6. We are lucky, in a way, because when my son (now 13) was that age, autism was not a widespread topic like it is now. To this day we haven't really had a full-on discussion with him about autism and we are not entirely sure if he knows that he is autistic or what that means.

  7. I, too, have thought differently about it I guess- and maybe it's because B has a brother only 18 months ahead of him that clearly knows something is different- come on, his brother is six and barely talks and is now repeating kindergarten. But I don't think I talk about it too much directly to Brian- but I very openly talk about it with his peers when they ask their innocent questions about why B is different.

    But my son's autism is also much more markedly noticeable than most children with aspergers- that could bea huge difference.

  8. I've never seen or heard of that Arthur episode...that is sort of weird. I wouldn't necessarily assume that Dinosaur Train is geared towards ASD kids. Now if they come out with something called Escalator Junction then you might have a case...

  9. I think you are wise, Cheryl, not to talk to your daughter about Asperger's as yet. She is too young to understand and I don't think it would accomplish very much.

    My two year old grandson loves dinosaurs and trains...don't all little boys? I know my son did at his age.

  10. X also loves dinosaur train! Both are common obsessions for most kids!

  11. I agree that it should not have been so explicit. My son is 6 and I am not even ready to broach the topic of telling him about his Autism.

    I have not heard of Dinosaur Train! I am going to have to check that one out.

    Great post.

  12. Having one on the spectrum and 3 that are not- I can tell you that Dino Train is not about the spectrum. My 2 and 4 year old love it and it cracks me up to hear my 4 almost 5 year old use the correct words! I think maybe I may be the odd ball out here. I would love nothing better then for my son's friends to know who he really is and how he works. I would love nothing more than for the parents of said friends be able to understand how my son's work in order to help his friends better accept him. My son is 7 and I think would love to be able to show that episode to his friends to show them that while he may be different he can still be a good friend (he is very sensitive to the fact that the kids in his class steer clear of him) I am curious to know why you don't want your daughter to have an aha moment. I have to say I agree with Kim from above. The more others know the more of a connection they can make with our children. As for Trains and Dinos... I don't think it is Autism I think it is testosterone driven : )

  13. I don't think my daughter has a lot of testosterone! LOL! Okay, I stand corrected on Dinosaur Train (although my daughter is, well, a girl and 6 years old, so I do think it's a spectrummy thing for her).

    Now, regarding the Arthur episode...I do not stand corrected on that. The fact that other families are more public with their child's diagnosis with their peers is great for them. Everyone has to do what they feel is appropriate for their situation. I'm just hoping the "Arthur" episode doesn't step on our toes regarding the decision that we feel is appropriate for us.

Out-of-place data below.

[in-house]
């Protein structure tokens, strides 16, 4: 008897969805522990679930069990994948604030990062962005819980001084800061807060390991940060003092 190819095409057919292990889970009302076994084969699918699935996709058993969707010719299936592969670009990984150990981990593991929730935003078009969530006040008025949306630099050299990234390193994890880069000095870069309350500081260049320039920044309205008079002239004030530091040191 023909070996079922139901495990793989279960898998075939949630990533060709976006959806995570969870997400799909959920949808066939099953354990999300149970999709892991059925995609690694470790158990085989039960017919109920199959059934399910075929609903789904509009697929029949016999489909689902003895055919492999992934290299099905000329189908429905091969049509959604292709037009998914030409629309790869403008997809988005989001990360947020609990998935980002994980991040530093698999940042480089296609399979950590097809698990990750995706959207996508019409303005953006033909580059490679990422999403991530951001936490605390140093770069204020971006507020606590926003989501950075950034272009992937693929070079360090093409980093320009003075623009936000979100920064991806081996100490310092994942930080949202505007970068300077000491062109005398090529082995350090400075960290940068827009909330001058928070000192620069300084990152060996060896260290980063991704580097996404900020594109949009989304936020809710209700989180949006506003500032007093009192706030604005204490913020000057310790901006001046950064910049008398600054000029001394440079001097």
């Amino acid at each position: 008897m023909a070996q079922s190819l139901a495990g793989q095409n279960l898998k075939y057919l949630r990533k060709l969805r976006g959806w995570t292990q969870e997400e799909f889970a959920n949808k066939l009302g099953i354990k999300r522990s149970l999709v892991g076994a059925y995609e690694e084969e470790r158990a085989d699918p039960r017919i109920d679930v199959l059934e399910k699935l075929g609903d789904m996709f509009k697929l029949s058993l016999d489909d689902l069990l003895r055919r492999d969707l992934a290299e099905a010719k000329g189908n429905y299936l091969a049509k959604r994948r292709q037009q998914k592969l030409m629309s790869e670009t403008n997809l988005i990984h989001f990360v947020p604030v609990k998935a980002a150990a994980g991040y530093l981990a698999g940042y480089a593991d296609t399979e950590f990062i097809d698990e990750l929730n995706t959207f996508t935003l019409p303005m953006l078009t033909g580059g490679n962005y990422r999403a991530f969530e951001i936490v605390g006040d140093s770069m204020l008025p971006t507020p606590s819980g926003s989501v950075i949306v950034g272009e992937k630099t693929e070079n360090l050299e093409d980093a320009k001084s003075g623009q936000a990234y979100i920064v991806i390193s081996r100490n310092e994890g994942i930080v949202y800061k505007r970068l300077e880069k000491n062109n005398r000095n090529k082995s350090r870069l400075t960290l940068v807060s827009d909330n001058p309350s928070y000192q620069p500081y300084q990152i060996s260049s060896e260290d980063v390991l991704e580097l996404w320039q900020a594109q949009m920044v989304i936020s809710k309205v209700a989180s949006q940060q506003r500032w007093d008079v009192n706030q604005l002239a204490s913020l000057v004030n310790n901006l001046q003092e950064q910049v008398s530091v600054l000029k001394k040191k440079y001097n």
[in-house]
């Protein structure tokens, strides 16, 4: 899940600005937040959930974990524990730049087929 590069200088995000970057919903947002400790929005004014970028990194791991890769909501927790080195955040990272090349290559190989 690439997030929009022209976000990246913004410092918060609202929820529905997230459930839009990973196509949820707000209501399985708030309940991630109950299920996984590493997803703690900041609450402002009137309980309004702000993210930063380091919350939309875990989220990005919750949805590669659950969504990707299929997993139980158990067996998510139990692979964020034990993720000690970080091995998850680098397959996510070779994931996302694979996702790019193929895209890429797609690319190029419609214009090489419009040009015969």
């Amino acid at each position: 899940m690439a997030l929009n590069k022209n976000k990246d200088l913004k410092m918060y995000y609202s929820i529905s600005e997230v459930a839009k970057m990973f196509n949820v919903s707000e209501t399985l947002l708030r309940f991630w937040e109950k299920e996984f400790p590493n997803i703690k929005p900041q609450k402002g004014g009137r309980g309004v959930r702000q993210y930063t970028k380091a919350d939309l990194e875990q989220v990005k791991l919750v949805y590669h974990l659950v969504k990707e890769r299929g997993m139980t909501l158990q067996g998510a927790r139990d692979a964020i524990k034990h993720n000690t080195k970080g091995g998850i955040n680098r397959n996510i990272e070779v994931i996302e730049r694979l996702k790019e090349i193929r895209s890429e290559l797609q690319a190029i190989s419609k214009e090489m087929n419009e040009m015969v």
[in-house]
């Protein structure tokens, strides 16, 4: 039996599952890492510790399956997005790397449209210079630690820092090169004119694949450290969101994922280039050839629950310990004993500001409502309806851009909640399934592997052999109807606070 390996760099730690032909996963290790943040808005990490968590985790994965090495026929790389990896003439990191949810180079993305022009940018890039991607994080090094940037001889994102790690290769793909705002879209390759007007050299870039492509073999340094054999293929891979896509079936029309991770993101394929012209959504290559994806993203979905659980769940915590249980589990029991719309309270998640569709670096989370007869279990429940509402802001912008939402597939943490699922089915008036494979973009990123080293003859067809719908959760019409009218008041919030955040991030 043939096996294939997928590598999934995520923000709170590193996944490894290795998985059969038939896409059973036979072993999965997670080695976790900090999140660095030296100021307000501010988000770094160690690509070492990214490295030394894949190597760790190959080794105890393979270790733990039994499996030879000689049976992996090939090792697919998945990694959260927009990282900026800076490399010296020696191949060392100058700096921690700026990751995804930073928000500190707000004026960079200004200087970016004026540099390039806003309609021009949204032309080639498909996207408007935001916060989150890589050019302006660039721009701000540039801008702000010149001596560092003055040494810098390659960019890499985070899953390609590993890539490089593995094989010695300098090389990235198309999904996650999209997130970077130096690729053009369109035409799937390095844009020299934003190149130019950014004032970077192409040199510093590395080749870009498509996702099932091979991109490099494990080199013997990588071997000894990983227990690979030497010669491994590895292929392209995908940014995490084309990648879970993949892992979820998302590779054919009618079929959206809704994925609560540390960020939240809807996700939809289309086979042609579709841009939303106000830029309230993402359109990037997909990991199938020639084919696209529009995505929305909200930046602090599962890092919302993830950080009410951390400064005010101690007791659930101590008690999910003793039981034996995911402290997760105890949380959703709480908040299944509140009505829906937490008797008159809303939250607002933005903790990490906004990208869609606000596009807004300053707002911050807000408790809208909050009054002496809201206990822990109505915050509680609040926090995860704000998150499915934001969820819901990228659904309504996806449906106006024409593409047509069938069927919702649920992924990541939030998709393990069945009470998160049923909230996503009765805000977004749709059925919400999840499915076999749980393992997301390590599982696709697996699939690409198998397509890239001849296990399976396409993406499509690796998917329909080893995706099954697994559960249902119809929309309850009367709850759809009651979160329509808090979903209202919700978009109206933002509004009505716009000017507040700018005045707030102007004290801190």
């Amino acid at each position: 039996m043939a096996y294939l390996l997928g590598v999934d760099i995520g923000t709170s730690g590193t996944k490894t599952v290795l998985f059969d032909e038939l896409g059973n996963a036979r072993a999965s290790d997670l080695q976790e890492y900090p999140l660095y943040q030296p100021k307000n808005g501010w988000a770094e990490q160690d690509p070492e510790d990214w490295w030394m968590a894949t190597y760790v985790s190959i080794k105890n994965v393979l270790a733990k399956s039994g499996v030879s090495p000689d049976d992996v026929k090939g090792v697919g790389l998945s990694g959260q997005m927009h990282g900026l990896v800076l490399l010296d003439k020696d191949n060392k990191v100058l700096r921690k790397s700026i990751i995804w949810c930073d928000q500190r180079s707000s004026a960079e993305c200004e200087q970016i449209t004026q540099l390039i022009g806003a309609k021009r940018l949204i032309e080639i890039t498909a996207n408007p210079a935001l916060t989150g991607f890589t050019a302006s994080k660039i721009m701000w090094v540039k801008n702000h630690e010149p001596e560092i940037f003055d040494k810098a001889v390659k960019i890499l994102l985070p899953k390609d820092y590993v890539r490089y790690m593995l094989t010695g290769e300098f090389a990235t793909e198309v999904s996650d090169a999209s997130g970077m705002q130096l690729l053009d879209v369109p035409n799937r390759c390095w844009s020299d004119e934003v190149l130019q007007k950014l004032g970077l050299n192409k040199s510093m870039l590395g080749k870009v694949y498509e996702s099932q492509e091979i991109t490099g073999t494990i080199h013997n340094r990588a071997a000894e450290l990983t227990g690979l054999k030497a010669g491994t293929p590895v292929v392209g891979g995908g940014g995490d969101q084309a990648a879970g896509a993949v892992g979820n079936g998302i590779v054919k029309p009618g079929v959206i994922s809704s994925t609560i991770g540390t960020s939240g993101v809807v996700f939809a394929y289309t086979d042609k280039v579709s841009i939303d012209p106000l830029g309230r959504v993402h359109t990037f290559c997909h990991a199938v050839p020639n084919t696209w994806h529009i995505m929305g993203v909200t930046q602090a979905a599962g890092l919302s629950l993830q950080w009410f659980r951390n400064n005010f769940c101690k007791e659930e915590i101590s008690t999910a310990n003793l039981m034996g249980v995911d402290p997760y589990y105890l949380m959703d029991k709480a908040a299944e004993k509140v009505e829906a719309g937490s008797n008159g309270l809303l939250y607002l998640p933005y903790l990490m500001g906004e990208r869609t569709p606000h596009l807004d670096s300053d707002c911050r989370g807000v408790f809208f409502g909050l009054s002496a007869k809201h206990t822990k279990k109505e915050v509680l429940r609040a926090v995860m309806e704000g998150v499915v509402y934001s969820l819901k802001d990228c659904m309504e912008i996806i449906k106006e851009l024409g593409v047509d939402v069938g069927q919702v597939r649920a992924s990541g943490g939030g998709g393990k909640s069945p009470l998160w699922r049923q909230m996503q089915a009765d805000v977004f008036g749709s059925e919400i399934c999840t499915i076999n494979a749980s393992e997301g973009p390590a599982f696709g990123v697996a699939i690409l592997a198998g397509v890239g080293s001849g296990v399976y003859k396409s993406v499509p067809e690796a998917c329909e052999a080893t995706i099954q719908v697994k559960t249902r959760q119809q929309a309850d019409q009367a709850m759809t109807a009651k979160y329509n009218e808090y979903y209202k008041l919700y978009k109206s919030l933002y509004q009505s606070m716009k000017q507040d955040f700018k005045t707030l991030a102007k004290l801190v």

While I laud them for doing an excellent job in depicting Asperger's, I still think they could have gotten their wonderful message across by being less specific. And I think they would have benefited MORE special needs kids by doing so! (and again, their target audience is 4-8 year olds).

    It is up to the individual families on when and how they divulge this information.

    In our case, why are we putting it off? My daughter's been doing amazing! There was a time, we didn't think we'd need to tell her anything at all because we thought she was going to be off the spectrum some day. Actually, I still am hopeful! I'm hoping when the time comes, I'll be able to stick to specific areas she's different about without having to put a label on it. I'm sure when the time comes, I'll know it. I just don't want it to be because of something she saw on a television show aimed at little kids.

  14. You are a very wise woman Cheryl! Thank you for this reflective post. I read this a few days ago with my Bb, but couldn't respond. I wanted to share that my 3yr old LOVES, loves, loves dinosaur train! She gets it and the vocabulary may be over her head, it certainly not detrimental. I think the socialization that is so well developed on the show is wonderful, and it is so well developed. I never saw it representative of the spectrum at all, but certainly is a VERY good program for so many with such needs and interests. :)

    As for Arthur, I haven't seen this show, but I agree with your sentiments. I have frequently wondered about the impact the "label" and/or awareness of the possible stigma on their developing psyches.

  15. I found this article because I've been watching Dinosaur Train with my kids, and I was wondering if Don is special needs. I was thinking he might have down syndrome, mostly based on the specific way his facial features differ from the other Pteranodons, but his behavior is resonant of an autism spectrum disorder. If the show is geared towards children with aspergers, it makes sense that the writers would make a character that embodies a couple vague symptoms of various disorders or conditions and not feel the need to either express or explain it, in order to promote tolerance in their viewers.